CryptoPrevent 8 is the latest version of the popular malware prevention software for devices running Microsoft's Windows operating system.
Windows users have quite the diverse selection of security tools at their disposal. Even if you ignore the options that Windows itself ships with, there is a variety of tools that users can install to improve their system's protection against malware threats.
CryptoPrevent falls into the supplemental category, meaning that it adds to the protection but should be used next to resident antivirus software or other protections.
We mentioned the first version of the program back in 2013 when first ransomware threats started to pick up pace.
The program has come a long way since the release of its first version back in 2013. The program relies heavily on Software Restriction Policies to block malware attacks. The most recent version of CryptoPrevent ships with about 4000 rules, which is ten times the number that version 7 of the program shipped with.
The program is relatively easy to use on first glance. The first screen that it displays prompts you to pick a protection plan. This plan determines the protection level, and goes from none at all to maximum in the free version. There is also an extreme setting that is only available for premium users, and an option to pick custom settings.
If you are unsure what to pick here, you may want to start with the default level as it is the recommended protection level.
The Protection Settings tab lists some of the protective measures that CryptoPrevent 8 will apply to the system when plans are selected.
It lists the protected areas --- the %appdata% folder for instance --, whether program naming exploits are blocked (using double file extensions for instance), and whether certain Windows programs or features are blocked as well.
The default plan makes the following security changes:
Other options that the program may enable are to block file types that are often used by malware (.scr, .pif or cpl), and to watch certain folders and block programs that show malware traits.
The Policy Editor tab is quite useful, as it lists all whitelisted and blacklisted files and folders. You can check the Software Restriction Policies folders there for instance by opening the blacklist, or add folders or files to the whitelist to allow their execution.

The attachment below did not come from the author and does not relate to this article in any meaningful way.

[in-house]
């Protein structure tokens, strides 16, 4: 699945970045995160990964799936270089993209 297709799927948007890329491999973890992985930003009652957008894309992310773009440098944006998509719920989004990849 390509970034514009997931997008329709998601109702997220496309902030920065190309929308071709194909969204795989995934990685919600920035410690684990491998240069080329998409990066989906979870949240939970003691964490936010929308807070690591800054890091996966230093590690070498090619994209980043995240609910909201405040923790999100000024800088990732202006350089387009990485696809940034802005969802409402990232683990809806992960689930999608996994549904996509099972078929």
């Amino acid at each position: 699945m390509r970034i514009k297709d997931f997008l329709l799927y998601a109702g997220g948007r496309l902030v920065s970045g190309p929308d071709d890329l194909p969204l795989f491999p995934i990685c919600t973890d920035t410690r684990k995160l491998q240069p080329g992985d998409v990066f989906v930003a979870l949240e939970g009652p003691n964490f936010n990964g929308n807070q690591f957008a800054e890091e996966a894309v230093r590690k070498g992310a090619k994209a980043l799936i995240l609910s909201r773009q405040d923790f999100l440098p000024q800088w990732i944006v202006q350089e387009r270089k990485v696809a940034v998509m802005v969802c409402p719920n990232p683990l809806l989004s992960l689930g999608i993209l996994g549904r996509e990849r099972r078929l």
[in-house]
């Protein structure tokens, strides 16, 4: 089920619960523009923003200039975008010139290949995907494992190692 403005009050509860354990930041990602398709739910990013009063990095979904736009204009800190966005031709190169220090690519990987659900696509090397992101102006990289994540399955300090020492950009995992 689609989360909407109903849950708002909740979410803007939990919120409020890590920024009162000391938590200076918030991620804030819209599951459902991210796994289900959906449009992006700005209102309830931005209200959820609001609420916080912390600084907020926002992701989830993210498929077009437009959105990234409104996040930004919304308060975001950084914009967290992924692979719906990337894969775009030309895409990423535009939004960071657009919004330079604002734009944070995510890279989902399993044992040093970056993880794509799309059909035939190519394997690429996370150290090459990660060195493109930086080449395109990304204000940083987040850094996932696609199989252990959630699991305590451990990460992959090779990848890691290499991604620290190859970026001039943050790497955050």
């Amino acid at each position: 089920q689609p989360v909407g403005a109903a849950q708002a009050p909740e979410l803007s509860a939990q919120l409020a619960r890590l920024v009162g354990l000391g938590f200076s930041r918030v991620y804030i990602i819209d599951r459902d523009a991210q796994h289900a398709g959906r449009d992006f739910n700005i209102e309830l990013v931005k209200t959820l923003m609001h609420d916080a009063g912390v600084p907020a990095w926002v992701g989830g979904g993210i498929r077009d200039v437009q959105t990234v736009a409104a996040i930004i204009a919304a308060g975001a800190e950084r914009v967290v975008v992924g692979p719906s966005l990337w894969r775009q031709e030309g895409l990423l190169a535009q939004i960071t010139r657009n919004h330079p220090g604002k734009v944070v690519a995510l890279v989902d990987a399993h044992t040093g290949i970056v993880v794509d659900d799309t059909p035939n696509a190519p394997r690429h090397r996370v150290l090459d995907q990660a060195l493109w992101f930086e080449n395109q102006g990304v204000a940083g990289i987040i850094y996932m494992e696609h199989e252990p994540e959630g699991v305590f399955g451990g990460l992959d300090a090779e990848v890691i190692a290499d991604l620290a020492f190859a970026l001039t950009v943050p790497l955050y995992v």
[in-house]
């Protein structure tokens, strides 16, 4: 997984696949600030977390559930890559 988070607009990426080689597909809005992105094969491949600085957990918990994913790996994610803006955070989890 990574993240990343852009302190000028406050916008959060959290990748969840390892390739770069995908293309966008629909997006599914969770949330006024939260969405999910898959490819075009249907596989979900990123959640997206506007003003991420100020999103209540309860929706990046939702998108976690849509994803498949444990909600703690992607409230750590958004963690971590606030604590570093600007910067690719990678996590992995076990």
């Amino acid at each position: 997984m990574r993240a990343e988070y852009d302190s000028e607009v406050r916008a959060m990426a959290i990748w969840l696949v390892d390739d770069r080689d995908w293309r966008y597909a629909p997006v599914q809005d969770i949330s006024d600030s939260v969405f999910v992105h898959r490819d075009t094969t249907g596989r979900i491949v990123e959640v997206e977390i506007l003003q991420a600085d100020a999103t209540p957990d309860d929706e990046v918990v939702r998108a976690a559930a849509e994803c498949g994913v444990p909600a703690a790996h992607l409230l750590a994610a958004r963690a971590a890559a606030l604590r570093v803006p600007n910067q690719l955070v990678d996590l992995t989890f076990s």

Options are included to remove selected folders from the blacklist. This is useful in particular if you run into execution issues on the system after enabling one of CryptoPrevents plans.
One of the issues that I had personally with earlier program versions of CryptoPrevent was that it did not really reveal what it was doing, and that you had even less control over the functionality.
A CryptoPrevent monitoring service runs in the background after you apply a protection plan to the device. You can undo changes at any time by loading the program again. I suggest you set the protections to none before you uninstall the program on a device just to be on the safe side.
CryptoPrevent 8 improves the protection of a device running Windows through the use of software restriction policies, malware definitions, and other means. It is not designed to run as the only security program on a Windows machine, but may complement existing security programs without interfering with them.
Now You: Do you run supplemental security applications on your system?
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Ghacks is a technology news blog that was founded in 2005 by Martin Brinkmann. It has since then become one of the most popular tech news sites on the Internet with five authors and regular contributions from freelance writers.